A rare classic TV appearance of Count Basie with a small 6-piece band in 1955 on the Harlem Variety Review. Basie and his group perform two short pieces.
Wham, Sam (Dig Those Gams!)
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You know him as the director/choreographer of Cabaret, All That Jazz and Sweet Charity. In 1951, Jerry Lewis saw the act of a young dancer, Bob Fosse, and his partner, Mary Ann Niles, at the Pierre Hotel in New York City. Lewis invited the young dancers to be on the Colgate Comedy Hour and choreograph the dance numbers for that show. This is Bob Fosse’s dance appearance on the Colgate Comedy Hour, February 4, 1951.
This classic film clip stars a musician, Louis Jordan, who is little known to modern music audiences. However, from the early 1940’s to the early
Louis Jordan and his band, the Tympany Five, play to a room full of beautiful women in this number from an all black musical, Reet, Petite, and Gone!
This classic film clip stars a musician, Louis Jordan, who is little known to modern music audiences. However, from the early 1940’s to the early 1950’s, Jordan ruled the R&B charts with an amazing 57 charted hits.
To deem a musician to be “overlooked” implies a limit on that performer’s influence. Jordan’s musical accomplishments haven’t been so much overlooked as completely incorporated into the fabric of modern pop music.
Jordan was the son of a musician and began his career onstage at an early age. He performed with the Rabbit Foot Minstrels in his youth, a well-known, touring tent show that provided a starting place for many singers, dancers, and musicians of that era. He studied music at Arkansas Baptist College. In 1936, Jordan’s first break came when he joined drummer Chick Webb’s band.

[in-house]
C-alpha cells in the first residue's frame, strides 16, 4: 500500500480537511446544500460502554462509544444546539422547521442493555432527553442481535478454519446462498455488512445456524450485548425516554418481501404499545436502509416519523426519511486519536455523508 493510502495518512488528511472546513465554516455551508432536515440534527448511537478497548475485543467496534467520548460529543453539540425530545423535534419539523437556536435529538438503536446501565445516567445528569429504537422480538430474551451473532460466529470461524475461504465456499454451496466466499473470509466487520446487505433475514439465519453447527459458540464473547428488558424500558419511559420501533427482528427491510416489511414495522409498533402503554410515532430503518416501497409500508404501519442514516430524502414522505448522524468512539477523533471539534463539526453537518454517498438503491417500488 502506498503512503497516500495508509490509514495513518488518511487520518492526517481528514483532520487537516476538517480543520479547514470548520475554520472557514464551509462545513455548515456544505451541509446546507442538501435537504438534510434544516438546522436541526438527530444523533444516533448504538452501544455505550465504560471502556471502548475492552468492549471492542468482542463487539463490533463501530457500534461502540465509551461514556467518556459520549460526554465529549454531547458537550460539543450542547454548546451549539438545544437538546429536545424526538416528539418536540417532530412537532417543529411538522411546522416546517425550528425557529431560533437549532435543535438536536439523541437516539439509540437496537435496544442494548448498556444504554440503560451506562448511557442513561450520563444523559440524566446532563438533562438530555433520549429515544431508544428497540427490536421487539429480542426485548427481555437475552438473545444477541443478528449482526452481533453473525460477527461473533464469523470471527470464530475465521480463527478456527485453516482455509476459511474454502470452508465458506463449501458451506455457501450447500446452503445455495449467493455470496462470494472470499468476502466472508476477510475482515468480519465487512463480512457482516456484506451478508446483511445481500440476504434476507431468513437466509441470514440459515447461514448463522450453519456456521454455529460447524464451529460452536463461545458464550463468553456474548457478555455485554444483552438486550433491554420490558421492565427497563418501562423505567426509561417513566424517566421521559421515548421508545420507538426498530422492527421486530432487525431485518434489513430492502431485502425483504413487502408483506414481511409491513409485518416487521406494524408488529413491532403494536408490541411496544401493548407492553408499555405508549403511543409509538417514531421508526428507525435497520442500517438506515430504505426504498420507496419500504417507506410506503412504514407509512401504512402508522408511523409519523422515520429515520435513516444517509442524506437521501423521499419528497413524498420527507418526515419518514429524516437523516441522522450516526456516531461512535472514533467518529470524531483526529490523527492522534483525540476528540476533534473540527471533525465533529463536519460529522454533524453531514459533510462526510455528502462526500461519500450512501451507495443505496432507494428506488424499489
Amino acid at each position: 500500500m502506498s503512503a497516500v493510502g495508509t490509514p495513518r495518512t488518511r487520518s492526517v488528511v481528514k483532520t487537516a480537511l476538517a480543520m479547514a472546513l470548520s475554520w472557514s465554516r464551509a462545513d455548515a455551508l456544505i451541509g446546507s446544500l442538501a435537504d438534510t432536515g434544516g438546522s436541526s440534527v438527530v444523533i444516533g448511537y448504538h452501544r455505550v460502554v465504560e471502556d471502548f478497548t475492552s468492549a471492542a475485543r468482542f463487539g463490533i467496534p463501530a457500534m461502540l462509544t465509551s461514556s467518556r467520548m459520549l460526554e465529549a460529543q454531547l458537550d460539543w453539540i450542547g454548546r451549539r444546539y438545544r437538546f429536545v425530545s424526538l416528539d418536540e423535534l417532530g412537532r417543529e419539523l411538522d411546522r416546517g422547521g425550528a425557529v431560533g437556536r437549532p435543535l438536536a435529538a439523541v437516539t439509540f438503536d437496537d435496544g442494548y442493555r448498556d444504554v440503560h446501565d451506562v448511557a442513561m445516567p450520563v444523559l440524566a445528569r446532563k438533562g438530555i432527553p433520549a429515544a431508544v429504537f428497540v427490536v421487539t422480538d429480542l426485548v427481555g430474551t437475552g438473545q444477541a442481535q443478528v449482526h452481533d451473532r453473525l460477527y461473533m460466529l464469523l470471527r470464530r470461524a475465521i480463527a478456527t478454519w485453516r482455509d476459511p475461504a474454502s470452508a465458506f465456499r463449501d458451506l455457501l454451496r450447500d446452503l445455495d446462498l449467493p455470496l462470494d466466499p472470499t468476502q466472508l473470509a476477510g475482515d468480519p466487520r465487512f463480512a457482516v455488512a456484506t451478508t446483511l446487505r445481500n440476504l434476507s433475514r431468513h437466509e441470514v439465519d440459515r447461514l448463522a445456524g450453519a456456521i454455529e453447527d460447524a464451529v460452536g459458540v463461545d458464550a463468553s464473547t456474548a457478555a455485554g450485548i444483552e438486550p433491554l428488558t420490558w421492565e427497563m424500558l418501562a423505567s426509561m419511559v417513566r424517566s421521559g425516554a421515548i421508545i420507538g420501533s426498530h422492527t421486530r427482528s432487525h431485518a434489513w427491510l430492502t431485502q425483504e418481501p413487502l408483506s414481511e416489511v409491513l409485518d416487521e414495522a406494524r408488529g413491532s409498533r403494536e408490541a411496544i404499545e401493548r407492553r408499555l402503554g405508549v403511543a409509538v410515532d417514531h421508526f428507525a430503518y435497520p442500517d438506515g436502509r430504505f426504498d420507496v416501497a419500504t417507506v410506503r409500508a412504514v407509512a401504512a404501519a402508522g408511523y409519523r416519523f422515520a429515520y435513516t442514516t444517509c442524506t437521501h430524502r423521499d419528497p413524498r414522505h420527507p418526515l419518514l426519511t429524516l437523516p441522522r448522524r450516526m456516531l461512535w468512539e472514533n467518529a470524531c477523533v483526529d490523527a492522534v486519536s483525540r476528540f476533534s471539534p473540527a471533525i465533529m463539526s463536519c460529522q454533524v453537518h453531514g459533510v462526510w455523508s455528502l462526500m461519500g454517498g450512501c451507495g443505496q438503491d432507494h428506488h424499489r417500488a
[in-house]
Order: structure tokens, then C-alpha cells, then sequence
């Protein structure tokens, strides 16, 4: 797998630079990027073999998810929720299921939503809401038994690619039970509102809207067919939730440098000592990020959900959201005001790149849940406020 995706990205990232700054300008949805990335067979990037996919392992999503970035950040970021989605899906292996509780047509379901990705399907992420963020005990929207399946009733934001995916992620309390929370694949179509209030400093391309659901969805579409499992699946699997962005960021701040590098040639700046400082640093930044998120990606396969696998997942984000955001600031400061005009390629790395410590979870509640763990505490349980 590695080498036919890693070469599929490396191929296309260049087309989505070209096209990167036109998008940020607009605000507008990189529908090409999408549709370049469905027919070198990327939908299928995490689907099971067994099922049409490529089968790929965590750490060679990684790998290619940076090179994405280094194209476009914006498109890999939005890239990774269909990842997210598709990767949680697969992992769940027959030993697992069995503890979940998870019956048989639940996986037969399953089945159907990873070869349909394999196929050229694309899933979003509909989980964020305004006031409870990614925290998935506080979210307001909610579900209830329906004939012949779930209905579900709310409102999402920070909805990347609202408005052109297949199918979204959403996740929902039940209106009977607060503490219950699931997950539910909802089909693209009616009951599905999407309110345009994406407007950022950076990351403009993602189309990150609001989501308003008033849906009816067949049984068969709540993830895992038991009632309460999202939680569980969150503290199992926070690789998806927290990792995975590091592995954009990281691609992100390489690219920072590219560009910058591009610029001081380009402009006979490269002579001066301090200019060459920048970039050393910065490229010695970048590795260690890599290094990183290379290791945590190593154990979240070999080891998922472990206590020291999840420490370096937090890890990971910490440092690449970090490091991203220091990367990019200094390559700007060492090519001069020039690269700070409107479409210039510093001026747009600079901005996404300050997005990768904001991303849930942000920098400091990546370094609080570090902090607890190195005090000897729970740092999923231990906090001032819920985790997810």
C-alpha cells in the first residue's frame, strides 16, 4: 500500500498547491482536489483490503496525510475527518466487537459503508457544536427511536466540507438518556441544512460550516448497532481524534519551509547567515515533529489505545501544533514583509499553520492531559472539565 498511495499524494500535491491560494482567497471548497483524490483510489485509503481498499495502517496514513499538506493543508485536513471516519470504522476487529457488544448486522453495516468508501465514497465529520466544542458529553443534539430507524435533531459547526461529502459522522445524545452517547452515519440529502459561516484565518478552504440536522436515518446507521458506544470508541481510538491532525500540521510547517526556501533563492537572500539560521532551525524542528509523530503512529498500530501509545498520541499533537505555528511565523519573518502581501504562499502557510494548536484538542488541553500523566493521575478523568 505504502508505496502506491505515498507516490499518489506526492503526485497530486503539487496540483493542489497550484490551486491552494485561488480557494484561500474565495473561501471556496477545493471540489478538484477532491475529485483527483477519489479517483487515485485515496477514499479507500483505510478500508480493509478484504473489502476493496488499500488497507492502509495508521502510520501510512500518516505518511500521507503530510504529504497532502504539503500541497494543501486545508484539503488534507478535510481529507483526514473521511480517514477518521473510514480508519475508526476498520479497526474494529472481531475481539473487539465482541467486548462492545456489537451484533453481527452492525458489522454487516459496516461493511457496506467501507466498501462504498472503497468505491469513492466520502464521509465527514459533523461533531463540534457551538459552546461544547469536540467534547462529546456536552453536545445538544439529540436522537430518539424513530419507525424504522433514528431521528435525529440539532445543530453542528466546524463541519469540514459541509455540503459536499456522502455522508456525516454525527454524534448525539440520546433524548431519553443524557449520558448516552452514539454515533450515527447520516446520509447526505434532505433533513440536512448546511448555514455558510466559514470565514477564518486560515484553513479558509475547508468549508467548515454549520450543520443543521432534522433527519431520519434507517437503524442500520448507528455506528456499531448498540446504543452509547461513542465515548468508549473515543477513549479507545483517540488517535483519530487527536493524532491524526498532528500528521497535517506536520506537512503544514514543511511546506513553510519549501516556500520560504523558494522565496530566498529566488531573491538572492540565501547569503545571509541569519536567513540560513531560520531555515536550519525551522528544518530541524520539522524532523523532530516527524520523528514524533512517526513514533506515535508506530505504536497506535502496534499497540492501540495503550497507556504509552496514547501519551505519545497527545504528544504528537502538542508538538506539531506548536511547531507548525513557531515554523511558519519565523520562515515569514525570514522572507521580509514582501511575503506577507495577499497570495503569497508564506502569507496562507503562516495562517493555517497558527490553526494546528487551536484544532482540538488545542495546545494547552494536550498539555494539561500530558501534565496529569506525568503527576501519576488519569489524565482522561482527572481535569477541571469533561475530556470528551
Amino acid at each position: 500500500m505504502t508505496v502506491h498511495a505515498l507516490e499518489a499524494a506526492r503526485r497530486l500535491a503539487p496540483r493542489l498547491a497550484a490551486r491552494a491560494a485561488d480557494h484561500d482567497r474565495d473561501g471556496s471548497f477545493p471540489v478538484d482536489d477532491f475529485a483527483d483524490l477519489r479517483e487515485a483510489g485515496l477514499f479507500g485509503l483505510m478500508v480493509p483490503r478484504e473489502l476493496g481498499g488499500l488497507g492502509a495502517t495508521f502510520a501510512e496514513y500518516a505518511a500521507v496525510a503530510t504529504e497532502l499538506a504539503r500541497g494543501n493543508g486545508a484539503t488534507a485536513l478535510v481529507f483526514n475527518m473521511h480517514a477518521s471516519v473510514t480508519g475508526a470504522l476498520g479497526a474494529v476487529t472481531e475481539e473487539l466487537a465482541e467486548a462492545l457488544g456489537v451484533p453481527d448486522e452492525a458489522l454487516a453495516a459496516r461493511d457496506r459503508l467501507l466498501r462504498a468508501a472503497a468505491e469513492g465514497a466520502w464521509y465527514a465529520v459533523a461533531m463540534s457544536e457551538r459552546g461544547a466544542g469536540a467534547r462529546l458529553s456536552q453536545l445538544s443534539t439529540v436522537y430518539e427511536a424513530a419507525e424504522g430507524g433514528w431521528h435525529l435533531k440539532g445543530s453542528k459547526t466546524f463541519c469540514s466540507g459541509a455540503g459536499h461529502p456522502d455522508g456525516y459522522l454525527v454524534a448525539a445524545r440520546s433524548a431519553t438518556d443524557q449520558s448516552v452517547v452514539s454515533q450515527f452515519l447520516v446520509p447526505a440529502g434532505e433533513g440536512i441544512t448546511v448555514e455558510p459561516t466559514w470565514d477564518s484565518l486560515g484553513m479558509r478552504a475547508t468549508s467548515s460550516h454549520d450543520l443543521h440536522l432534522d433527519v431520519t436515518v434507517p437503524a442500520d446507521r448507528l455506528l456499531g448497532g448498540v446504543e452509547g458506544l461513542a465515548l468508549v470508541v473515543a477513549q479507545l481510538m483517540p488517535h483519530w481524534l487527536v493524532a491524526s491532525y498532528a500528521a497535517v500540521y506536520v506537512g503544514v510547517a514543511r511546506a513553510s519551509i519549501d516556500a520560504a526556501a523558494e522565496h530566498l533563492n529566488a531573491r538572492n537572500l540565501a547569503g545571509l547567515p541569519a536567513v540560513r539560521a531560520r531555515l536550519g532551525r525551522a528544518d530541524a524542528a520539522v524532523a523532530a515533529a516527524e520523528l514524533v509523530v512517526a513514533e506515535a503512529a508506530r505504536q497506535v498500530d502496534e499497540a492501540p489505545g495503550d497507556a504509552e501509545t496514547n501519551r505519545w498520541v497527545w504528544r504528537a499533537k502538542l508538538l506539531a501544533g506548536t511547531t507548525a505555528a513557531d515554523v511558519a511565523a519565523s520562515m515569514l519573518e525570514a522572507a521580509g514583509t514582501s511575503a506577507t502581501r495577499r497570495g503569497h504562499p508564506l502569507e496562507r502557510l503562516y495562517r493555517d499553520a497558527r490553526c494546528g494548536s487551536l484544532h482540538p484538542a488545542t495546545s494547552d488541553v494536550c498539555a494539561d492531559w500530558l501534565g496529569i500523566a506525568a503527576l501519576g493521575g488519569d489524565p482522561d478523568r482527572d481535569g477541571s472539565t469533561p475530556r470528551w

Beginning in 1938 with 78rpm recordings for Decca Records, Jordan began defining a popular R&B sound. Fans included R&B and Rock & Roll founders Ray Charles and Bill Haley. Charles cited Jordan as a primary influencer and covered many of Jordan’s songs including, “Let the Good Times Roll,” “Don’t Let the Sun Catch You Crying” and “Early in the Morning.”
Louis Jordan was also a fixture in early black musical film. In just 5 short years, between 1942-47, Jordan reportedly appeared in about 20 short films and four full-length movies. The films held little plot interest, but were filled with attractive women and fun, upbeat musical numbers from Jordan and his group, as well as other popular black performers of the era.
Jordan’s music had strong crossover appeal, and this made his name known to audiences across the country. He played with the top pop music singers or his generation, including Bing Crosby, Louis Armstrong, and Ella Fitzgerald.
This classic film clip is from the all-black musical, Reet, Petite and Gone! The title was slang for an attractive woman, as in, “she’s reet, petite and gone!” While the title of the film, and the title of the song reflect a past era and attitude toward women that may not hold up well in the current era, the song and the wonderful dancing make this classic film clip worth a look!
Drag the puzzle pieces into position to solve this classic jigsaw puzzle imageof the Atlas
Classic TV sitcoms can be seen endlessly on reruns. Hunt down the titles of famous TV sitcoms in this free Word Search puzzle from Past Entertainment.
The stars of the classic movies were known for their off-screen romances. Find these silver screen stars in this word search puzzle from Past Entertainment.